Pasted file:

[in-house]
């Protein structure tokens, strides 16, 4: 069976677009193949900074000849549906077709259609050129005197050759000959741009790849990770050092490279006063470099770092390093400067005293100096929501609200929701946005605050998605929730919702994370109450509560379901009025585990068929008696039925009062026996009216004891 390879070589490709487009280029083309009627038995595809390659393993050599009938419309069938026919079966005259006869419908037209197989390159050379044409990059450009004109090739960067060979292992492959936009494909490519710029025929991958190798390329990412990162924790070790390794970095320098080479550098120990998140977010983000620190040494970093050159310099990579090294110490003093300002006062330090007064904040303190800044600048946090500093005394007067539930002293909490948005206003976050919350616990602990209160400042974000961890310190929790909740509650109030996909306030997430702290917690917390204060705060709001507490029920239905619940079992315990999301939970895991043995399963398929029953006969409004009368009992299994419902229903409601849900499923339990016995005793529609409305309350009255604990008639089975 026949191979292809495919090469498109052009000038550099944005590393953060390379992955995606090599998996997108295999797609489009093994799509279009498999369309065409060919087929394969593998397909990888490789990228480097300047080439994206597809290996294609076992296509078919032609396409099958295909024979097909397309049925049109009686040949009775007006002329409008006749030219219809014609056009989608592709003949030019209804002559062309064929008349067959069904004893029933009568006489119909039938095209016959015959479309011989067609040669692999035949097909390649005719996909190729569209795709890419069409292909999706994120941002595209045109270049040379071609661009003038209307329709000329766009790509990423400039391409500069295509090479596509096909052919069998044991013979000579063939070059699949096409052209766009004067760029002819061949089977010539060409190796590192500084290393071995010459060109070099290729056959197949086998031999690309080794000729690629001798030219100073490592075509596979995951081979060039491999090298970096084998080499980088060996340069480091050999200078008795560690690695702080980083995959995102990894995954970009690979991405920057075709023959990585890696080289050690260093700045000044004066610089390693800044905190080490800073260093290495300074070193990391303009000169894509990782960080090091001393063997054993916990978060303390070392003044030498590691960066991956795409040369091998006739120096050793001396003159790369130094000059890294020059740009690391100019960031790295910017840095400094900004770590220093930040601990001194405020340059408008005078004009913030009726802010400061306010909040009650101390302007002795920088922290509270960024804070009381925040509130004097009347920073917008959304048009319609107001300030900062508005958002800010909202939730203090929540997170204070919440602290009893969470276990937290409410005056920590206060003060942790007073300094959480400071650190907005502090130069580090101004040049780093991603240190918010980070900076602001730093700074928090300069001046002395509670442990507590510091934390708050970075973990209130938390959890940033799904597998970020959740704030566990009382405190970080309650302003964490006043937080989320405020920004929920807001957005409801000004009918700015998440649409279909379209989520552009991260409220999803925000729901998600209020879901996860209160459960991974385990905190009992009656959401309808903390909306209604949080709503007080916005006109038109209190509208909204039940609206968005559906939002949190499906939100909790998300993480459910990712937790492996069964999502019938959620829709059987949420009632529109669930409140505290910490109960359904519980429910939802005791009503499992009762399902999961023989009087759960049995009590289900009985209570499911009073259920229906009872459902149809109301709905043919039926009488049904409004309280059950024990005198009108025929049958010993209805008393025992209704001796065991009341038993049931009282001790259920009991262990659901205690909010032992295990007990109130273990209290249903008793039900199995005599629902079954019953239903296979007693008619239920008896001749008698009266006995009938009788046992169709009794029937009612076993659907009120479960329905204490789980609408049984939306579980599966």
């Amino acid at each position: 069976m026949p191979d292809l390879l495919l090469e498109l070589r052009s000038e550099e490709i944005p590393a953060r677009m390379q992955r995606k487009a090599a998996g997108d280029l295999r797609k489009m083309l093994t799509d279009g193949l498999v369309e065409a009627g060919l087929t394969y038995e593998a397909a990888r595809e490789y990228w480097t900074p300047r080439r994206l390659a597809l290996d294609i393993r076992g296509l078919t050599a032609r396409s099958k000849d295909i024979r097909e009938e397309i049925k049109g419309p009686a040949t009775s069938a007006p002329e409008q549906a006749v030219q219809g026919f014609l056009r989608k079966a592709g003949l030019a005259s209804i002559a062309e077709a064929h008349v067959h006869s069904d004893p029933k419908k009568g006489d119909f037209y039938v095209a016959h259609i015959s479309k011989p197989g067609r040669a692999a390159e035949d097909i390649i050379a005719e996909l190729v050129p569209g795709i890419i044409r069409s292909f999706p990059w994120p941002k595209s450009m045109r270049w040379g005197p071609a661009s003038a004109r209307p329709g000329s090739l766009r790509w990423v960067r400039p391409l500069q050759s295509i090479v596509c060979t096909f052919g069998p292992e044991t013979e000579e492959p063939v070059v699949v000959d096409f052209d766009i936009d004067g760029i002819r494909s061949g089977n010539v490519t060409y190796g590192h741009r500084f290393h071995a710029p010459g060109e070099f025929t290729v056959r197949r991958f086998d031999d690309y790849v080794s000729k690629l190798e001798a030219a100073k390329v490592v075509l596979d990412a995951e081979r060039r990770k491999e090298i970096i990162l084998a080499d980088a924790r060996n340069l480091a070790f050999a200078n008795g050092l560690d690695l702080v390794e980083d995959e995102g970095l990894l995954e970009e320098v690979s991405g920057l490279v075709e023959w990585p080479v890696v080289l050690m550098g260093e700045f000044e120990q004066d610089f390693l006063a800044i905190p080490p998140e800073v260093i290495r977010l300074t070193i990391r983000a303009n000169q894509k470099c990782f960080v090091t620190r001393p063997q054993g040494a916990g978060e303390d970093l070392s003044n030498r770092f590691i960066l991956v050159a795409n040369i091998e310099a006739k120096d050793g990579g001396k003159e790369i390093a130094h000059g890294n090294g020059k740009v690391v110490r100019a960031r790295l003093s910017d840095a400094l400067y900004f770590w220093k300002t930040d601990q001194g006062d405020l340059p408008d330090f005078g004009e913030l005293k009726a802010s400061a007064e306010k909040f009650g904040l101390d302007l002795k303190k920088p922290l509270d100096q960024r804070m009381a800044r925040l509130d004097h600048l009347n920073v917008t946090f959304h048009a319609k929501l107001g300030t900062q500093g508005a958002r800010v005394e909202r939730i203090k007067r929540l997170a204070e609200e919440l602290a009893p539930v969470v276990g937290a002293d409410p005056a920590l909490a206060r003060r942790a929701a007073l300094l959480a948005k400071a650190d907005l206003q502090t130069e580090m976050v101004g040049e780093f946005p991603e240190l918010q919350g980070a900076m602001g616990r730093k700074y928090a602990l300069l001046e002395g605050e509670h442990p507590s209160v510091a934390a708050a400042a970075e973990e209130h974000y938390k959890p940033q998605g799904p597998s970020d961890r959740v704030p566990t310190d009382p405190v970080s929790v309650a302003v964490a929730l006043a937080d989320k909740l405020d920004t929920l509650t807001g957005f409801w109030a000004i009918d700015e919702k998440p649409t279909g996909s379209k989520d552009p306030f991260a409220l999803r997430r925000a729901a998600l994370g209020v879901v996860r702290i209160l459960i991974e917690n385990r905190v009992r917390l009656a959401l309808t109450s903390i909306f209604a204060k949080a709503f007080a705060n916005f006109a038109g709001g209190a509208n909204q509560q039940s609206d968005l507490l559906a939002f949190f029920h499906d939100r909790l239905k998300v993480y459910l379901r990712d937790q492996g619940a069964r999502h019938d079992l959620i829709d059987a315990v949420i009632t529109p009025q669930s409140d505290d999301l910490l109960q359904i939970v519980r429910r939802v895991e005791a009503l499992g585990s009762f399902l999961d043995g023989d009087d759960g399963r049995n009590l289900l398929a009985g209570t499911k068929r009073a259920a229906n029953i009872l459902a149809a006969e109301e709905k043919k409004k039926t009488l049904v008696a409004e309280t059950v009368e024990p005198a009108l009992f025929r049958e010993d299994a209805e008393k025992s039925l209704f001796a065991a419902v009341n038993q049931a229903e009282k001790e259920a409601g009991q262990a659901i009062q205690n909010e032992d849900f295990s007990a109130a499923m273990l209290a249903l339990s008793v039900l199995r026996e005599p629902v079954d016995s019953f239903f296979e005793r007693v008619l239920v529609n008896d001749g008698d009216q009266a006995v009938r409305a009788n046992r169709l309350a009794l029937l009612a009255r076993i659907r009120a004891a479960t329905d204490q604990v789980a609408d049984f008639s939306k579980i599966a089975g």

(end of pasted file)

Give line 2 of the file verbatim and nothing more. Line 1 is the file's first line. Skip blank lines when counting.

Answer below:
């Protein structure tokens, strides 16, 4: 069976677009193949900074000849549906077709259609050129005197050759000959741009790849990770050092490279006063470099770092390093400067005293100096929501609200929701946005605050998605929730919702994370109450509560379901009025585990068929008696039925009062026996009216004891 390879070589490709487009280029083309009627038995595809390659393993050599009938419309069938026919079966005259006869419908037209197989390159050379044409990059450009004109090739960067060979292992492959936009494909490519710029025929991958190798390329990412990162924790070790390794970095320098080479550098120990998140977010983000620190040494970093050159310099990579090294110490003093300002006062330090007064904040303190800044600048946090500093005394007067539930002293909490948005206003976050919350616990602990209160400042974000961890310190929790909740509650109030996909306030997430702290917690917390204060705060709001507490029920239905619940079992315990999301939970895991043995399963398929029953006969409004009368009992299994419902229903409601849900499923339990016995005793529609409305309350009255604990008639089975 026949191979292809495919090469498109052009000038550099944005590393953060390379992955995606090599998996997108295999797609489009093994799509279009498999369309065409060919087929394969593998397909990888490789990228480097300047080439994206597809290996294609076992296509078919032609396409099958295909024979097909397309049925049109009686040949009775007006002329409008006749030219219809014609056009989608592709003949030019209804002559062309064929008349067959069904004893029933009568006489119909039938095209016959015959479309011989067609040669692999035949097909390649005719996909190729569209795709890419069409292909999706994120941002595209045109270049040379071609661009003038209307329709000329766009790509990423400039391409500069295509090479596509096909052919069998044991013979000579063939070059699949096409052209766009004067760029002819061949089977010539060409190796590192500084290393071995010459060109070099290729056959197949086998031999690309080794000729690629001798030219100073490592075509596979995951081979060039491999090298970096084998080499980088060996340069480091050999200078008795560690690695702080980083995959995102990894995954970009690979991405920057075709023959990585890696080289050690260093700045000044004066610089390693800044905190080490800073260093290495300074070193990391303009000169894509990782960080090091001393063997054993916990978060303390070392003044030498590691960066991956795409040369091998006739120096050793001396003159790369130094000059890294020059740009690391100019960031790295910017840095400094900004770590220093930040601990001194405020340059408008005078004009913030009726802010400061306010909040009650101390302007002795920088922290509270960024804070009381925040509130004097009347920073917008959304048009319609107001300030900062508005958002800010909202939730203090929540997170204070919440602290009893969470276990937290409410005056920590206060003060942790007073300094959480400071650190907005502090130069580090101004040049780093991603240190918010980070900076602001730093700074928090300069001046002395509670442990507590510091934390708050970075973990209130938390959890940033799904597998970020959740704030566990009382405190970080309650302003964490006043937080989320405020920004929920807001957005409801000004009918700015998440649409279909379209989520552009991260409220999803925000729901998600209020879901996860209160459960991974385990905190009992009656959401309808903390909306209604949080709503007080916005006109038109209190509208909204039940609206968005559906939002949190499906939100909790998300993480459910990712937790492996069964999502019938959620829709059987949420009632529109669930409140505290910490109960359904519980429910939802005791009503499992009762399902999961023989009087759960049995009590289900009985209570499911009073259920229906009872459902149809109301709905043919039926009488049904409004309280059950024990005198009108025929049958010993209805008393025992209704001796065991009341038993049931009282001790259920009991262990659901205690909010032992295990007990109130273990209290249903008793039900199995005599629902079954019953239903296979007693008619239920008896001749008698009266006995009938009788046992169709009794029937009612076993659907009120479960329905204490789980609408049984939306579980599966």